Rules Of Conditional Acceptance:

They’re so glad to have you here
So long as you’re not too much of what you are,
And can fit yourself inside their narrow outline for one of the good ones
(Exactly one of the good ones).

But now you notice it’s feeling tight
And you’ve spent your life climbing up their pedestal
So you can be a prop:
One season change away from going out of style,
One slip away from getting knocked off.

I don’t want to be one of your good ones anymore.


Things I Did In Paris

The Shmoop version:

  • Spent time wandering through parks and sitting on benches and lingering in cafes not feeling bad about not being productive like I do in New York.
  • Improv-ed a lot.
  • Found my groove. Forgot where I left it and lost it again. Found it. It ran away. Chased it around.
  • Krumped.
  • Choreographed in a park.
  • Learned to like journaling.
  • Wine.
  • Had some late night w(h)ine and feelings conversations that dug deep.
  • Needed friends. Found them.
  • Cried in public.
  • Cried in private.
  • Had about four and a half identity crises.
  • Ate snails. Didn’t hate them.


    Garlic can fix anything.

  • Almond croissants.
  • Macarons.
  • Monoprix brand chocolate mousse.
  • Saw seven performances, which I loved, hated, and felt meh about, sometimes all at once.
  • Noticed which moments from those performances (whether love, hate, or meh) still stuck with me after a few weeks.
  • Was impressed at the size, diversity, and casual-ness of theater audiences. Realized that subsidized tickets probably have something to do with it.
  • Developed an appreciation for NYC’s 24-hour subway service after 2am.
  • Dealt with some transportation strikes.
  • Learned to get around using actual maps instead of just Google Maps.
  • Took dance classes in French. Was thankful for ballet terms and body language.
  • Was an open class junky as usual.
  • Really felt like I was hitting a wall with my performance (in that I literally ran into the wall during a performance).
  • Got good at saying “je voudrais”” and “pardon” and “Je ne parle pas français.”
  • Gave directions in Arabic once (which is a big deal for me given that I rarely have competent directional knowledge or language skills, let alone both at the same time).
  • Got lost in museums.
  • Wondered why I was in museums and theaters when the world is a mess.
  • Went to more museums.

Posture jungement.

  • Spent a long time looking at art and an equally long time looking at graffiti. Tried to figure out the difference.13494989_10208692991714392_1993365495488247232_n
  • Wandered around cemeteries looking for famous dead people. Wondered about the non-famous dead people I saw along the way. Tried to Google their names. Found nothing.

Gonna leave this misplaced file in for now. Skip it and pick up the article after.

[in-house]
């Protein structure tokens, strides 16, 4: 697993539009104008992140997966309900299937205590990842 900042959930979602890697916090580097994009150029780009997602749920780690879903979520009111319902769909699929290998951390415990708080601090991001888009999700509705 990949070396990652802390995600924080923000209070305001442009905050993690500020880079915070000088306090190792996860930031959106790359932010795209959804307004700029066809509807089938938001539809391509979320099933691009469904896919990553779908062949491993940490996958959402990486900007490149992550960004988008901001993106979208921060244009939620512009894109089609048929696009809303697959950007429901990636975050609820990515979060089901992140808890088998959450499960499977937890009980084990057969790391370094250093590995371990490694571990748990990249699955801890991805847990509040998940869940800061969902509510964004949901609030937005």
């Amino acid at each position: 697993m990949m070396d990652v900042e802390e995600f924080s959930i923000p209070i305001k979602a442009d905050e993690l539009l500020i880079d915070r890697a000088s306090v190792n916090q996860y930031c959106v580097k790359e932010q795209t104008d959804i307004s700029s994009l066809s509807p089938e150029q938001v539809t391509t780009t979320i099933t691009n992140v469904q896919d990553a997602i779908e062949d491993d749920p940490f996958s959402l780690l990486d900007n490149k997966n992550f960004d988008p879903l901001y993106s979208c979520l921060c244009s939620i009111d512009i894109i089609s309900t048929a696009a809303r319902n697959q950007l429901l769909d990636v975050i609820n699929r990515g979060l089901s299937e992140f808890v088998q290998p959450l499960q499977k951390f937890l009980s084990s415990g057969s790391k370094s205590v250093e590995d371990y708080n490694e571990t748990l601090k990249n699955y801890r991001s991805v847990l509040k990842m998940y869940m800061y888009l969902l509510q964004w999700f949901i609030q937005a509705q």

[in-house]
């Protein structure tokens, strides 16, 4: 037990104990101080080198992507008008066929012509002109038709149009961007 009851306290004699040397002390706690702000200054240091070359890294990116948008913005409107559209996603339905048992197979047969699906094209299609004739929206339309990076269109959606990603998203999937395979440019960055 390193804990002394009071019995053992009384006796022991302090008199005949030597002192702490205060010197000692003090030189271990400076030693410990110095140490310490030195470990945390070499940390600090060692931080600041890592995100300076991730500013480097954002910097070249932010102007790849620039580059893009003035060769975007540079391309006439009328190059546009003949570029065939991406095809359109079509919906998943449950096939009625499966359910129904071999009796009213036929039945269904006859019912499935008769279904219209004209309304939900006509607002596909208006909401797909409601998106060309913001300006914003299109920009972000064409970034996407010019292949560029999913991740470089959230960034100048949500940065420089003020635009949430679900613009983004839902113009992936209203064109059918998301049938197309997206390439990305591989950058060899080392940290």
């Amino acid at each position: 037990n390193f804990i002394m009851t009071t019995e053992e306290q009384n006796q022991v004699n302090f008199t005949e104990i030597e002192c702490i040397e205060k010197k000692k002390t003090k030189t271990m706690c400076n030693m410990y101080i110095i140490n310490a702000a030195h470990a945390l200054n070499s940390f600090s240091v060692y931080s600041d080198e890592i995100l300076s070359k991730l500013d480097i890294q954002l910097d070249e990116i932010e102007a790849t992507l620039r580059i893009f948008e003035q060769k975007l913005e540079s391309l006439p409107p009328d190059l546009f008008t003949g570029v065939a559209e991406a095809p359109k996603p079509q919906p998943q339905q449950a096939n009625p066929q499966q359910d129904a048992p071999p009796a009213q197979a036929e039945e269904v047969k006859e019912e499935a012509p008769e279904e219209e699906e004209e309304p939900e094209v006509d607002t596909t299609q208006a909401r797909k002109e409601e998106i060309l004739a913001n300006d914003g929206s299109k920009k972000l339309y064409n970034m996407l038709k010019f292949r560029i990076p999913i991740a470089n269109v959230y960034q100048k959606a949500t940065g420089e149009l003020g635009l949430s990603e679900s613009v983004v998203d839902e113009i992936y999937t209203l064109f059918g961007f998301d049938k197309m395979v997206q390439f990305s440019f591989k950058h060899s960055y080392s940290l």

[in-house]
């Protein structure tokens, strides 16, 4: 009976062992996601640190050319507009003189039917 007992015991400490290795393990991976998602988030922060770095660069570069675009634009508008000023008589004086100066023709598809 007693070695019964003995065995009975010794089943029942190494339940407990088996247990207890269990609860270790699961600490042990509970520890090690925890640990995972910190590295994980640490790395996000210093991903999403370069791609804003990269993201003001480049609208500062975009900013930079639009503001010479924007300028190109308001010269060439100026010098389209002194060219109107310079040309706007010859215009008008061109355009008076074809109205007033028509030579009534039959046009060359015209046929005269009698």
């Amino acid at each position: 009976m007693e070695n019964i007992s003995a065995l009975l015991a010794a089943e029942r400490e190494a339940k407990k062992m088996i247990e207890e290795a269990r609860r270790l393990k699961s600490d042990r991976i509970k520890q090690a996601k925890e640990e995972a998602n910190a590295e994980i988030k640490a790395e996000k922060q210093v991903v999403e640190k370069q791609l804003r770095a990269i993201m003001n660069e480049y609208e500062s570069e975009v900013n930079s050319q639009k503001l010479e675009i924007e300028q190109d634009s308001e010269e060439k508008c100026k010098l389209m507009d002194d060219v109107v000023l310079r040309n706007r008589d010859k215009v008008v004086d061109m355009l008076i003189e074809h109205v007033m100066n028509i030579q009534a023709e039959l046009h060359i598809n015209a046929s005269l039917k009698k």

Nijinsky though…

  • Decided that I should to make a resume section for every airport security additional screening test I pass (It’s senior year–gotta pad that resume with something).
  • Realized how quickly I can get comfortable in new cities.
  • Didn’t necessarily leave with the feeling that I need to move to Paris, but with the feeling that I could move there, or a whole lot of other places, and find bits of home-ish.



All Suburbia Looks the Same

I mean #notAllSuburbia, but enough of the Eastern US along the highways was built around the same time and the same model that driving through upstate New York immediately conjures memories of driving though central North Carolina.

It feels like home. Home?

The houses with brick borders and vinyl siding in one of five pastels. The nearly identically-organized shopping center with a Michael’s, Dick’s, JoAnne’s, Marshall’s, WallMart, and Olive Garden. The half-thinned woods and the planted pear trees.  If I let my sense of the present drown out in the flooding nostalgia, I could inaccurately and precisely pinpoint the location on an outdated map of my old neighborhood.

Then and now, it doesn’t seem particularly exciting, but the type of boring seems to have changed. Before, I had imagined that these mundane images were unbearably local, a terribly narrow view of the world. But now, stretched wide across unencountered space, they appear unbearably generic, a nondescript, placeless universality. Like maybe everywhere can be home, but nowhere really ever was.

Back then, when I thought about living beyond that the limits of my suburbia, I assumed that what was outside would be bigger, faster, more complicated, more sophisticated, unknown. That was a little bit true, but probably mostly false (in proportion of square-footage, anyway). If I haven’t that noticed until now, maybe it’s because I’ve fixated on little islands of flashy difference in an ocean of more of the same-ish.

I wonder if all the overhyped sea explorers of history realized that the oceans everywhere are mostly the same, when they committed their lives to sailing around the world. Or were they too caught up in their sparkly dreams of islands to see?

Placeless, familiar, unencountered, known, endless.


You could drown in it, or just keep floating. 

Aspartame (a snippet)

You spoke to me with a voice that was sweeter than sugar. Two hundred times sweeter, to be precise: engineered and measured to the mark. Some would call it sickening, but swimming in the dark, bitter coffee, you could shine through like natural couldn’t.

And you never promised something real, just something better: guilt-free; an untraceable zero. So you could be my zero. And I was your zero.

So then somehow I was left with a gaping hole: empty with hunger and filled with hunger.

No one thought to calculate the aftertaste.




Gaps (a snippet)

I thought that’s just how we did things: talking around issues instead of talking about them. Communicating in loaded silences and drawing out our boundaries with negative space. Because it beats running at the divide head-on, only to find that we don’t have big enough words to bridge our gap in understanding.